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Japanese–Dutch relations describes the foreign relations between Japan and the Netherlands. Relations between Japan and the Netherlands date back to 1609, when the first formal trade relations were established.
When formal trade relations were established in 1609 by requests from Englishman William Adams, the Dutch were granted extensive trading rights and set up a Dutch East India Company trading outpost at Hirado.They traded exotic Asian goods such as spices, textiles, porcelain, and silk. When the Shimabara uprising of 1637 happened, in which Christian Japanese started a rebellion against the Tokugawa shogunate, it was crushed with the help of the Dutch. As a result, all Christian nations who gave aid to the rebels were expelled, leaving the Dutch the only commercial partner from the West. Among the expelled nations was Portugal who had a trading post in Nagasaki harbor on an artificial island called Dejima. In a move of the shogunate to take the Dutch trade away from the Hirado clan, the entire Dutch trading post was moved to Dejima.
After the forcible opening of Japan by Commodore Perry in 1854 it was decided to modernise the Japanese fleet. To do this orders were placed for modern steam powered warships. The first of which was the ZM SS Soembing, a gift from King William III of the Netherlands, which was renamed the Kankō Maru. To train Japanese sailors in the use of these new and powerful ships the Nagasaki Naval Training Center was established literally right at the entrance of Dejima, to maximize interaction with Dutch naval know-how. Among the students at the Nagasaki Naval Training Center was Enomoto Takeaki, one of the founders of the Imperial Japanese Navy.
World War II
Post war Japanese–Dutch relations
The relations between Japan and the Netherlands after 1945 have been a clarify]. The invasion and occupation of the Netherlands East Indies during World War II, brought about the destruction of the colonial state in Indonesia, as the Japanese removed as much of the Dutch government as they could, weakening the post war grip the Netherlands had over the territory. Under diplomatic pressure from the United States, the Netherlands recognised Indonesian sovereignty in 1949 (see United States of Indonesia).[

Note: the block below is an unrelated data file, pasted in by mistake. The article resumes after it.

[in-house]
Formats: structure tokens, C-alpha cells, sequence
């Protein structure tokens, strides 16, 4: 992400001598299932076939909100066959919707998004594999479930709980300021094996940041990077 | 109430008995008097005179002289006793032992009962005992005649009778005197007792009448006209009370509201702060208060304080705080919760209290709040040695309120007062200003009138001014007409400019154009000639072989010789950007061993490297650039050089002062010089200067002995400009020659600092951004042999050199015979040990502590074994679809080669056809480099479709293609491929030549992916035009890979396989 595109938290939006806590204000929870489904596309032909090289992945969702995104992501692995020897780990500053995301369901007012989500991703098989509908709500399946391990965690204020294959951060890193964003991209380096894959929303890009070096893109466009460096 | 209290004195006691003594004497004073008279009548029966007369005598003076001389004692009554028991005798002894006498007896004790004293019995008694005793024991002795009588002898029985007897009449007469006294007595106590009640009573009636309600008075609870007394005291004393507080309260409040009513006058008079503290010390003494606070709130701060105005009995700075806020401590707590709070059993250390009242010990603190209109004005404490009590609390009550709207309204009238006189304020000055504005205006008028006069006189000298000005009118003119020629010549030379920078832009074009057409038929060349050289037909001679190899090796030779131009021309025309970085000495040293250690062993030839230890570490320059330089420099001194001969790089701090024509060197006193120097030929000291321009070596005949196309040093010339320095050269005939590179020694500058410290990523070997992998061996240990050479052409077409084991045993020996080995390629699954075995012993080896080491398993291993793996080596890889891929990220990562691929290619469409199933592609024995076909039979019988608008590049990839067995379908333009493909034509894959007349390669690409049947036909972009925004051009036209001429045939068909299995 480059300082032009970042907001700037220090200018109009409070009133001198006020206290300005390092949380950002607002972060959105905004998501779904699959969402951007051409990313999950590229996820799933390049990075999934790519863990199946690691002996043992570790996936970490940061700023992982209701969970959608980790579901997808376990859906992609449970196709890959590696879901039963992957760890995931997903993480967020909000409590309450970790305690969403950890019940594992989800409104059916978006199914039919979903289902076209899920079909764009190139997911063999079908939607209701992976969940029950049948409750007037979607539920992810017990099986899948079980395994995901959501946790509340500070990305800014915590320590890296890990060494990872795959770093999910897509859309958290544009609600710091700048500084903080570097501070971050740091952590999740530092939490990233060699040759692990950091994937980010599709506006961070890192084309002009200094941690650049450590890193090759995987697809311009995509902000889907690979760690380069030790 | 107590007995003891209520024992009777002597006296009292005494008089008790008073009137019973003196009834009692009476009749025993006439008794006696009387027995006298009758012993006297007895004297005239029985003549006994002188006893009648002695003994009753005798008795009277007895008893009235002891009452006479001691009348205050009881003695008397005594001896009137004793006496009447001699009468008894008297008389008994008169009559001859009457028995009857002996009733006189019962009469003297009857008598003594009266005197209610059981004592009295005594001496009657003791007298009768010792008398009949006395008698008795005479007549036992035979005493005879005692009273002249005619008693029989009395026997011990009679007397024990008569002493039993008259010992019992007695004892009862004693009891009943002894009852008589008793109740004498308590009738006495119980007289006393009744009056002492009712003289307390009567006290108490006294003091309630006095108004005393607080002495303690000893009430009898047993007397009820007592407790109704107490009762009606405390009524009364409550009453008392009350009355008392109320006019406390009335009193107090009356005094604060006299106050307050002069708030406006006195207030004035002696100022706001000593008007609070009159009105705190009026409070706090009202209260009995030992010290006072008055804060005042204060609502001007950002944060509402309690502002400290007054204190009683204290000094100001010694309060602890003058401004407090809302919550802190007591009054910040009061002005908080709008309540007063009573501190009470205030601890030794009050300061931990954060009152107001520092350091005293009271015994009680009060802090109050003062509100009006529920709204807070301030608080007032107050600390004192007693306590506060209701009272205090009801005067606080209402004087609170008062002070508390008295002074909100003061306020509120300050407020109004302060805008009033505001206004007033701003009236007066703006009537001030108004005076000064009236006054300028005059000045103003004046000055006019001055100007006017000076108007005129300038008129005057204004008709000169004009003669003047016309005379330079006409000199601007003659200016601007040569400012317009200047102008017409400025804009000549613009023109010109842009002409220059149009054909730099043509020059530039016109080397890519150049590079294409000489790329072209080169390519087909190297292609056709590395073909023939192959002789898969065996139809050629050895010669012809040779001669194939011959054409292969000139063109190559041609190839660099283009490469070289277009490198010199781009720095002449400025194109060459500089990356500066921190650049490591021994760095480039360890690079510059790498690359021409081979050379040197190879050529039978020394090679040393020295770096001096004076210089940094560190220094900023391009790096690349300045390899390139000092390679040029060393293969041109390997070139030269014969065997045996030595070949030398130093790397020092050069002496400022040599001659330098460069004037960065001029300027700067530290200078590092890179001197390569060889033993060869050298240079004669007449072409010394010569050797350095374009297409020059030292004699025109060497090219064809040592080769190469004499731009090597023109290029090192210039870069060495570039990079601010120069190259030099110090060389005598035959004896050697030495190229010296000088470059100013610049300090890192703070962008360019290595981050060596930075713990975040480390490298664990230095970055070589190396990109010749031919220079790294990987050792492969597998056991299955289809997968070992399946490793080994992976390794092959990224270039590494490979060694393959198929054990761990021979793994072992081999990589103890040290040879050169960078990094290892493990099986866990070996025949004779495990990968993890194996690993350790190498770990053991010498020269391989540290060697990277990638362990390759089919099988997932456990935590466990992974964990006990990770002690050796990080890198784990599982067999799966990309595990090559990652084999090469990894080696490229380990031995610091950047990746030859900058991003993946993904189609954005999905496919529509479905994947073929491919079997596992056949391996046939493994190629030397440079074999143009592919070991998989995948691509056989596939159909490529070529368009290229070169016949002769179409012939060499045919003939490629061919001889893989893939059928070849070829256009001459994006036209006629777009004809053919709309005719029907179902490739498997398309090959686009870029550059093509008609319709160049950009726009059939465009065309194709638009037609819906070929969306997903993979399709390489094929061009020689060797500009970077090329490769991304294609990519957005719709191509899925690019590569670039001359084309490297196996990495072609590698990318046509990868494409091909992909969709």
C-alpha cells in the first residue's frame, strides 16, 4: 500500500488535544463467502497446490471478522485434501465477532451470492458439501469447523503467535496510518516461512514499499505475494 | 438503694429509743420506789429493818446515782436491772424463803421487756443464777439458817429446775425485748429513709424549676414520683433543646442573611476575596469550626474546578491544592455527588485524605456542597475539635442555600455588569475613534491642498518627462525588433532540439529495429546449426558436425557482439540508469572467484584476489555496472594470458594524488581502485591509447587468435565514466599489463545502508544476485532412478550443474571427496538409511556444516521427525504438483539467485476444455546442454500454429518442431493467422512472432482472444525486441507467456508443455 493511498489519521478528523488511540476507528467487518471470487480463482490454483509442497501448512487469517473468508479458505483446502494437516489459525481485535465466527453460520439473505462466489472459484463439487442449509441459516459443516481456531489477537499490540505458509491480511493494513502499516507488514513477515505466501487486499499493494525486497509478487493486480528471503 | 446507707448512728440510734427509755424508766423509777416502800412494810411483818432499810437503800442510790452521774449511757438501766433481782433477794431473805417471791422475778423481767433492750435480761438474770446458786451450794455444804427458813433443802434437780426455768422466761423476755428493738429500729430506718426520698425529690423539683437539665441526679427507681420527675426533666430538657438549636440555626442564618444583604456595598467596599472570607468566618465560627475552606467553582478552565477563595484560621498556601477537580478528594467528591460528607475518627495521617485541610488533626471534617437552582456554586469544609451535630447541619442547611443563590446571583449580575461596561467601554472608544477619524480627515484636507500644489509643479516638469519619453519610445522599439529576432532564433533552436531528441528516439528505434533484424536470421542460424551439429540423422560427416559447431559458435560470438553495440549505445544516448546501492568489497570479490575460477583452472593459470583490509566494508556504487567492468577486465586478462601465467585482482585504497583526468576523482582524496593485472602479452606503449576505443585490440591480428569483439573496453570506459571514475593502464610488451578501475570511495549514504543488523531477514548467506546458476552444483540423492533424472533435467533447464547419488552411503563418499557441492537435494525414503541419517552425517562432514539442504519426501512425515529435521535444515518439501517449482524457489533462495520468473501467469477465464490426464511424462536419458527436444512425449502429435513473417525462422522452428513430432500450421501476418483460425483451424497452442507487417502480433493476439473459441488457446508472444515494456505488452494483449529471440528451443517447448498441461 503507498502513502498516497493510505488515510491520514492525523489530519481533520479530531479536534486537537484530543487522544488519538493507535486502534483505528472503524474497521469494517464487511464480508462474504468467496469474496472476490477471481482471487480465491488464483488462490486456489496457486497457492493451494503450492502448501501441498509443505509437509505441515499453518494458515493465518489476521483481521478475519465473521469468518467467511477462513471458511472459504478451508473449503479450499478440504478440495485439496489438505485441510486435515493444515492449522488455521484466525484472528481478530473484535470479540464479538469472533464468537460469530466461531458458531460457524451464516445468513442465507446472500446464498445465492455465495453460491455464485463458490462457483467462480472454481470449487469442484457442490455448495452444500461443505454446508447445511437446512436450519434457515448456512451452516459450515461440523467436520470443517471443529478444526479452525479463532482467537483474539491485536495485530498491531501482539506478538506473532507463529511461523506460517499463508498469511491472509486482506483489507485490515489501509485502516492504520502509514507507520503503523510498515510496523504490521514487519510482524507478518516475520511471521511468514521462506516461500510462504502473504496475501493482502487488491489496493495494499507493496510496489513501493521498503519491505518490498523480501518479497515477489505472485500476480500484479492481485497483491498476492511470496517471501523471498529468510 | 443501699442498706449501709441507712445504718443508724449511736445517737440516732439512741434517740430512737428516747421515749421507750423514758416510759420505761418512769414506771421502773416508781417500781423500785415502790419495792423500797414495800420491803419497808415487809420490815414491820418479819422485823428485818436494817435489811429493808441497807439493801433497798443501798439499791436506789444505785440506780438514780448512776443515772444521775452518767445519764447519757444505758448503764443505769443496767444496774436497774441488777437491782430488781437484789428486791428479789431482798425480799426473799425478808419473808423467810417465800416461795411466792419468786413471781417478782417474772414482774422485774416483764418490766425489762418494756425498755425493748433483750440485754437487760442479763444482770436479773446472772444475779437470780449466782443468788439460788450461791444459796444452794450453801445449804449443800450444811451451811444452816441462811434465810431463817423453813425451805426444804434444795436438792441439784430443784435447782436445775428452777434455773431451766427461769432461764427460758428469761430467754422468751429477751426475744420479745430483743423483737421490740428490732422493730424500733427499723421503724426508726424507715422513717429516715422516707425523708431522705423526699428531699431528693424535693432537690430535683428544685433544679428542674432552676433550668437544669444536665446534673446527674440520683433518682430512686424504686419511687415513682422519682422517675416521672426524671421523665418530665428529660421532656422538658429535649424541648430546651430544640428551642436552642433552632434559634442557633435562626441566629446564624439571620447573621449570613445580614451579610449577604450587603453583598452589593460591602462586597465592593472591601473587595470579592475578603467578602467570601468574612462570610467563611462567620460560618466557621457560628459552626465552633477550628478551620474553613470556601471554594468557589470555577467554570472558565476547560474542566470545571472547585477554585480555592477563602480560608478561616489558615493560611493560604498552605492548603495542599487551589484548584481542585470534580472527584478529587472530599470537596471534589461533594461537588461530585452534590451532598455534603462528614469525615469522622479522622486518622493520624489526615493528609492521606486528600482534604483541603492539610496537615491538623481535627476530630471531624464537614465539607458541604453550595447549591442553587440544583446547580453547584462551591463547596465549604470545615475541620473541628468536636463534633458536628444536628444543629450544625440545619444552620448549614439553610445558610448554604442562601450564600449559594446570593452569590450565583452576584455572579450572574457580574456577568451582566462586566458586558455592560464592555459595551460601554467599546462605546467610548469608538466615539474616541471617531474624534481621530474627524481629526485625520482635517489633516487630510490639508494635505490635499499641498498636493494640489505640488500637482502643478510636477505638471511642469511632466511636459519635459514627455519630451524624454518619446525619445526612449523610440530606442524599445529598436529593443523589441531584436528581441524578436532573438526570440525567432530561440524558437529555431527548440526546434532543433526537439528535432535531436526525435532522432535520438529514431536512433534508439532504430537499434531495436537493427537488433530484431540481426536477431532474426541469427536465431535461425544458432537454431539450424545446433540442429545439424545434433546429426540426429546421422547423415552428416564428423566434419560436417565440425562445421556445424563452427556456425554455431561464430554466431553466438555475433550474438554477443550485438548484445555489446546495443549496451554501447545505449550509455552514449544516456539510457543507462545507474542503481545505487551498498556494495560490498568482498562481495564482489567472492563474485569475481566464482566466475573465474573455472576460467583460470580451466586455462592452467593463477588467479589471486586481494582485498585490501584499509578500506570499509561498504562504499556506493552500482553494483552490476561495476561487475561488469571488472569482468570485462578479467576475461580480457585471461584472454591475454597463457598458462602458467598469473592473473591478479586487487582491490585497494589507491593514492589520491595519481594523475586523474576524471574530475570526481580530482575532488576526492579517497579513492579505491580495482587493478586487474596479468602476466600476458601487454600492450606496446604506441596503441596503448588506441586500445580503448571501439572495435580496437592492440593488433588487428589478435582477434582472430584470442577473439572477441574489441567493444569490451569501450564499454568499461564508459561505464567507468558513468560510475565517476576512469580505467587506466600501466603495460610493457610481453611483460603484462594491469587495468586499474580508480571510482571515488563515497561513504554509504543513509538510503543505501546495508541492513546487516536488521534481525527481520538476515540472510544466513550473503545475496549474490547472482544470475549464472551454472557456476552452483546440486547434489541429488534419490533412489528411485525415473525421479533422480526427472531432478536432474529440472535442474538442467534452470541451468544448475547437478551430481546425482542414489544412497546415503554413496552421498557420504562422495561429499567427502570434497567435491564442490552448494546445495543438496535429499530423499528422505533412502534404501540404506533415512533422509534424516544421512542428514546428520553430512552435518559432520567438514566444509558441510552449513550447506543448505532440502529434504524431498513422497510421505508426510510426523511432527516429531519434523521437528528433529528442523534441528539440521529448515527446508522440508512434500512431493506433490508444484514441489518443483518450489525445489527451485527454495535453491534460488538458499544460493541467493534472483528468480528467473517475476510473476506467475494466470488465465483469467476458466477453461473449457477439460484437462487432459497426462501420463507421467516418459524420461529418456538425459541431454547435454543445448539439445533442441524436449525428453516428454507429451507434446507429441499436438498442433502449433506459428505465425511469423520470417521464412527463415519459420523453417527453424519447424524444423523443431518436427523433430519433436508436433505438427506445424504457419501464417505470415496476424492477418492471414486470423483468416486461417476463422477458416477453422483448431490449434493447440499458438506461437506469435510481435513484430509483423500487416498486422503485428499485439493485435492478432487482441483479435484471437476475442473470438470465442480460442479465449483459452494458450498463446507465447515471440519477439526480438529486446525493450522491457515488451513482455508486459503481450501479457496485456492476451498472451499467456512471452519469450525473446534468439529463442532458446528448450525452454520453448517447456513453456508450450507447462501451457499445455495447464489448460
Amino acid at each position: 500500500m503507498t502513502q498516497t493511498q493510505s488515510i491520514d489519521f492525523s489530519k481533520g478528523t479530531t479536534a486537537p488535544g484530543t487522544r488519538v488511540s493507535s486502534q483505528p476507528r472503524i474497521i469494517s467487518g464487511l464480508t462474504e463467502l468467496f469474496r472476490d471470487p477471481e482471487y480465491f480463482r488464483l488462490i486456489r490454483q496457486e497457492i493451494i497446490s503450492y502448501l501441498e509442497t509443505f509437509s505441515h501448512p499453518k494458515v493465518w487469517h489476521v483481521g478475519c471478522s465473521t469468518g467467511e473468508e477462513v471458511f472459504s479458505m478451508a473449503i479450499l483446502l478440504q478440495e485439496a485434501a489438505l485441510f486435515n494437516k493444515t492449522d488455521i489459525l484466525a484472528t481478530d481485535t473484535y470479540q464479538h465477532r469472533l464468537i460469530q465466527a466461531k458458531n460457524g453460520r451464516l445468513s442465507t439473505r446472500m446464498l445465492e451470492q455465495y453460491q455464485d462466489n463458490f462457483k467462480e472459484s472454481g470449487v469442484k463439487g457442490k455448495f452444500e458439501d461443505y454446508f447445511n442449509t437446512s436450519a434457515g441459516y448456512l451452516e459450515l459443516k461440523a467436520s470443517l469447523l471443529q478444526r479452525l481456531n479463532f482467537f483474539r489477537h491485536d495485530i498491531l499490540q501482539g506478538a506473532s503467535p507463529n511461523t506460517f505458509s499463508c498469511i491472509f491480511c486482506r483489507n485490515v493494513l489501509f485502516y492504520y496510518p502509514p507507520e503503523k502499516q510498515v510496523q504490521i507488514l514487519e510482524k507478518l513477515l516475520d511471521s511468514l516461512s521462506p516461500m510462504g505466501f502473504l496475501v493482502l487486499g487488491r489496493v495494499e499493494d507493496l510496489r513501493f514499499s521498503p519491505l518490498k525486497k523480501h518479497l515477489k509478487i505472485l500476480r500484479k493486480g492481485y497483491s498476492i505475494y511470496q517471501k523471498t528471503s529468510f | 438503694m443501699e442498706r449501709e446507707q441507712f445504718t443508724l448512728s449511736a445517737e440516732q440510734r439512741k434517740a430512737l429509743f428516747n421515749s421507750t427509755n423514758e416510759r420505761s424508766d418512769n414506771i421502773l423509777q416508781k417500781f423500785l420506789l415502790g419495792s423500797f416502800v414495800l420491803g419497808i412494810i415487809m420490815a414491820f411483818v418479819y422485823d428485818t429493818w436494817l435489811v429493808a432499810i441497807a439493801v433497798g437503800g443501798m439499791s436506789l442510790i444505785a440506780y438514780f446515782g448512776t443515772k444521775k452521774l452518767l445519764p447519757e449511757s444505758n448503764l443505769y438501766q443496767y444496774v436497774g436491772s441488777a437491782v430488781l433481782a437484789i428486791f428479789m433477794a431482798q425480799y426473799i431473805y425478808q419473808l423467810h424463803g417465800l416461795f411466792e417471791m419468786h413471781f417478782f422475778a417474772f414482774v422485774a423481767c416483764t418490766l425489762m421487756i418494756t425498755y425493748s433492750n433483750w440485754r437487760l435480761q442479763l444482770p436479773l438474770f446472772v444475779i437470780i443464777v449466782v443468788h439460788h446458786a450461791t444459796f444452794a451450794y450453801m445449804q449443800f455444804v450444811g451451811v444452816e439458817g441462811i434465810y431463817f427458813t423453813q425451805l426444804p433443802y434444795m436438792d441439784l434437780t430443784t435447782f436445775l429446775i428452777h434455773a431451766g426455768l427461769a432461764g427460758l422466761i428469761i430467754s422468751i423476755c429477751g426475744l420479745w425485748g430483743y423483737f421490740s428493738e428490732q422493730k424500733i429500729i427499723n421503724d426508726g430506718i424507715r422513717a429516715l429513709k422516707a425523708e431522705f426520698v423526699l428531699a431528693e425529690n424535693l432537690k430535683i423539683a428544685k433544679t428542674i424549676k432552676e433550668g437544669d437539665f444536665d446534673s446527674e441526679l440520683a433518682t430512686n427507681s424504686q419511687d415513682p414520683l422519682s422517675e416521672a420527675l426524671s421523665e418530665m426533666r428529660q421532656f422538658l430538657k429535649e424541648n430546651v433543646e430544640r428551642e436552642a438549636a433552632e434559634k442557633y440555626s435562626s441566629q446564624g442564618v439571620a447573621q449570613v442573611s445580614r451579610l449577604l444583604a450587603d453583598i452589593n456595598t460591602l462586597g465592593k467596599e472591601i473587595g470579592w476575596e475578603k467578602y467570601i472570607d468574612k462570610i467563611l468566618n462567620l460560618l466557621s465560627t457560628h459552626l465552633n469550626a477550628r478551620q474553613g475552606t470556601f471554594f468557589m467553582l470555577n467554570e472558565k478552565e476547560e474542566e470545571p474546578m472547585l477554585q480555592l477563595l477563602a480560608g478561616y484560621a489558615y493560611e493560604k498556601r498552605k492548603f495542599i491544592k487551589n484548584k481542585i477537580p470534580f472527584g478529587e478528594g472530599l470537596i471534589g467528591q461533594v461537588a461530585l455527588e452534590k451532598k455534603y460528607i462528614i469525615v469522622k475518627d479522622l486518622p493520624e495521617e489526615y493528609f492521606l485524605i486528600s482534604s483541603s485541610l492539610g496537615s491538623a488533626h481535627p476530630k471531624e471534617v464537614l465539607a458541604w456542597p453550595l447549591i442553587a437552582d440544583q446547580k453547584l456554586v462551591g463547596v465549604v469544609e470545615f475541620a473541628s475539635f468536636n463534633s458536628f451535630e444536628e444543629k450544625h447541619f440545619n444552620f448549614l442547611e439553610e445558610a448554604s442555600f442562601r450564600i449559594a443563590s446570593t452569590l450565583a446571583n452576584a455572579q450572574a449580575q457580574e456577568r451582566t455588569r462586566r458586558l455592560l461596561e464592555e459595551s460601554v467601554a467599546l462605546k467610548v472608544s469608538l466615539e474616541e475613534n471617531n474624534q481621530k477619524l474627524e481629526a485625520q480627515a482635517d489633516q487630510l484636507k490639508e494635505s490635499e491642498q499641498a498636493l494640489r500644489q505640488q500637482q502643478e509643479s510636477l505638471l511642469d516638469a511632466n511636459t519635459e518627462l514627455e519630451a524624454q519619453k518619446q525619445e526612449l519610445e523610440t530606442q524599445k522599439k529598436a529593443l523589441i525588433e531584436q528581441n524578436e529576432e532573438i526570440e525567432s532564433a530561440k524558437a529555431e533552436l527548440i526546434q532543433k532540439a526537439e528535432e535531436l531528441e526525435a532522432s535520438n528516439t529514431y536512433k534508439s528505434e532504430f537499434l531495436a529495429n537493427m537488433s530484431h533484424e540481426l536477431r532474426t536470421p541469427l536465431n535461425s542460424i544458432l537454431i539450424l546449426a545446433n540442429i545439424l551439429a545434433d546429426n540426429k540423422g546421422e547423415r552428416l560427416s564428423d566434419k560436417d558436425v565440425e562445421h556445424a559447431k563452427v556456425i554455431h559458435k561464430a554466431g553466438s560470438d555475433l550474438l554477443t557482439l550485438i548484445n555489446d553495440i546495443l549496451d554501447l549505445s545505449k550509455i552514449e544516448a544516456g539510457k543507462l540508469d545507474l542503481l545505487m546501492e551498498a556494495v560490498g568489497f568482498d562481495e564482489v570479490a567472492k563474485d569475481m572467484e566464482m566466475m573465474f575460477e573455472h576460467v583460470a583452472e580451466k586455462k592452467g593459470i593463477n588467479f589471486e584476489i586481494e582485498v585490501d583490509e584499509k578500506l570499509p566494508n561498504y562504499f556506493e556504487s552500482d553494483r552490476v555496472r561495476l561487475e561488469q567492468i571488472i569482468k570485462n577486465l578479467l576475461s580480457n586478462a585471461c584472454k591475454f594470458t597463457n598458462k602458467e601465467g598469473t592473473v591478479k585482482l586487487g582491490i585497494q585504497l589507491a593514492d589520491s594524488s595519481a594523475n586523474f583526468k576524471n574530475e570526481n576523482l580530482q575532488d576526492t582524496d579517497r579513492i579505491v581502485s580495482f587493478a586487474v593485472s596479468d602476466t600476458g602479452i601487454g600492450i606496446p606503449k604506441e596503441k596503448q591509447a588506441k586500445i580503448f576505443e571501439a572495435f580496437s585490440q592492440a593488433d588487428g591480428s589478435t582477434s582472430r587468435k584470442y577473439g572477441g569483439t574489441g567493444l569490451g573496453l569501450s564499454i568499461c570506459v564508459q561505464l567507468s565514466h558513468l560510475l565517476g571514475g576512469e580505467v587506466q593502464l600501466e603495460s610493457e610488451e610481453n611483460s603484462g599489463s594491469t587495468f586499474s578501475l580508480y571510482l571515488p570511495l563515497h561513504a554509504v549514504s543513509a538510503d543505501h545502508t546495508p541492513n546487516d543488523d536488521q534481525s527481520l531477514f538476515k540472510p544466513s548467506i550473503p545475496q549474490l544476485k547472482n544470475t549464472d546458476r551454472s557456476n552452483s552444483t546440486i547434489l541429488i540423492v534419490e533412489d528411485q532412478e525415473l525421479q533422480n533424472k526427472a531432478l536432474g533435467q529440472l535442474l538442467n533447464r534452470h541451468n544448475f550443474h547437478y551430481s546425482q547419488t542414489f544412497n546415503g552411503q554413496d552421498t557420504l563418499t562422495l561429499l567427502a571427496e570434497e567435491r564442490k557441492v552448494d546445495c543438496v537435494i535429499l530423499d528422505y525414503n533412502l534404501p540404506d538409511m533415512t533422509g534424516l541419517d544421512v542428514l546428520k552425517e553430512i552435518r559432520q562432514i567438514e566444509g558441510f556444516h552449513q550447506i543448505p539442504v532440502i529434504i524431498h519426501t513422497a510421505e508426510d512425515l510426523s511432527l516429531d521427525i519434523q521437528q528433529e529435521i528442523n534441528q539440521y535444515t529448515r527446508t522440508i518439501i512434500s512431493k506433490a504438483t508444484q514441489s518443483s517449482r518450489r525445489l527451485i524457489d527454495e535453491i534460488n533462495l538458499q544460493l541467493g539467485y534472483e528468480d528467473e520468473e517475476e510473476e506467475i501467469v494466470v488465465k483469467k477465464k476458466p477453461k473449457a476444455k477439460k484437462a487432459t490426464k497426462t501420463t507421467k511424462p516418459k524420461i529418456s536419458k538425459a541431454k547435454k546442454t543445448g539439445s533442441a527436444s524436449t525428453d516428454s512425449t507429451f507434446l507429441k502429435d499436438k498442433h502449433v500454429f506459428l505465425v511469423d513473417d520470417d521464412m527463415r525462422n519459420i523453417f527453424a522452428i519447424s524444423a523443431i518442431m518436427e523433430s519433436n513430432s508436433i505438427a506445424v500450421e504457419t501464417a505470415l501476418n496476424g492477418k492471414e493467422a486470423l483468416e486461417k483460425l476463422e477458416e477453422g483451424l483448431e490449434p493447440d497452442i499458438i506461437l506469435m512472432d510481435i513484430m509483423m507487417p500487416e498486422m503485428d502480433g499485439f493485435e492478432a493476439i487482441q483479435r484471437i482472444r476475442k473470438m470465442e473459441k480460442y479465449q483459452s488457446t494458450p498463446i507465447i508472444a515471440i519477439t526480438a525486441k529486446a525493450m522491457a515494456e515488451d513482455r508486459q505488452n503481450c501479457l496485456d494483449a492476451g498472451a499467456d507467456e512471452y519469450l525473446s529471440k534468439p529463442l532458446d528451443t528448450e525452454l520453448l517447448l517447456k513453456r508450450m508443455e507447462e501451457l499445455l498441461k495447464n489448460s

On the 24 August 2009, the Netherlands released a commemorative 5 euro coin to celebrate 400 years of relations.
The Saturday Japanese supplementary schools in the Netherlands include Japanese Saturday School Amsterdam, Den Haag-Rotterdam Japanese Saturday School in Rotterdam, Stichting the Japanese School of Tilburg, and Stichting Maastricht Japanese Supplementary School. The Maastricht school was founded in 1992 as an outgrowth of the Joppenhoff International School. It began with 15 students, and grew as large as 30, but declined in concert with the economy, and as of 2004 enrolled just 20 students. The Saturday School of The Hague and Rotterdam was formed in 1996 from a merger of the two separate Saturday Japanese schools of those cities.
- Mitsubishi Corporation – Regional Report on the Kingdom of the Netherlands Archived 2008-11-20 at the Wayback Machine.
- 400 jaar handel – Four centuries of Japanese–Dutch trade relations: 1609–2009
- Edo-Tokyo Museum exhibition catalog, p. 207.
- Japanese-Netherlands Exchange in the Edo Era: Stranding of De Liefde, retrieved from www.ndl.go.jp, April 14, 2012.
- (Dutch) News Video of the 5 euro commemorative coin
- "欧州の補習授業校一覧（平成25年4月15日現在）" (Archive). Ministry of Education, Culture, Sports, Science and Technology (MEXT). Retrieved on May 10, 2014.
- O'Dell 2004
- "Introduction" (Archive). The Hague-Rotterdam Japanese Saturday School. Retrieved on April 5, 2015. Dutch version (Archive). Japanese version (Archive).
|Wikimedia Commons has media related to Relations of Japan and the Netherlands.|
- The Netherlands–Japan: Collections: the Memory of the Netherlands (het Geheugen van Nederland)
- Japan-Netherlands Exchange in the Edo Period (National Diet Library. Japan)
- Embassy of Japan in the Netherlands (在オランダ日本国大使館)
- Embassy of the Netherlands in Japan
- Japanese business communities in the European Union (plus Switzerland) - an onomastics view (2013)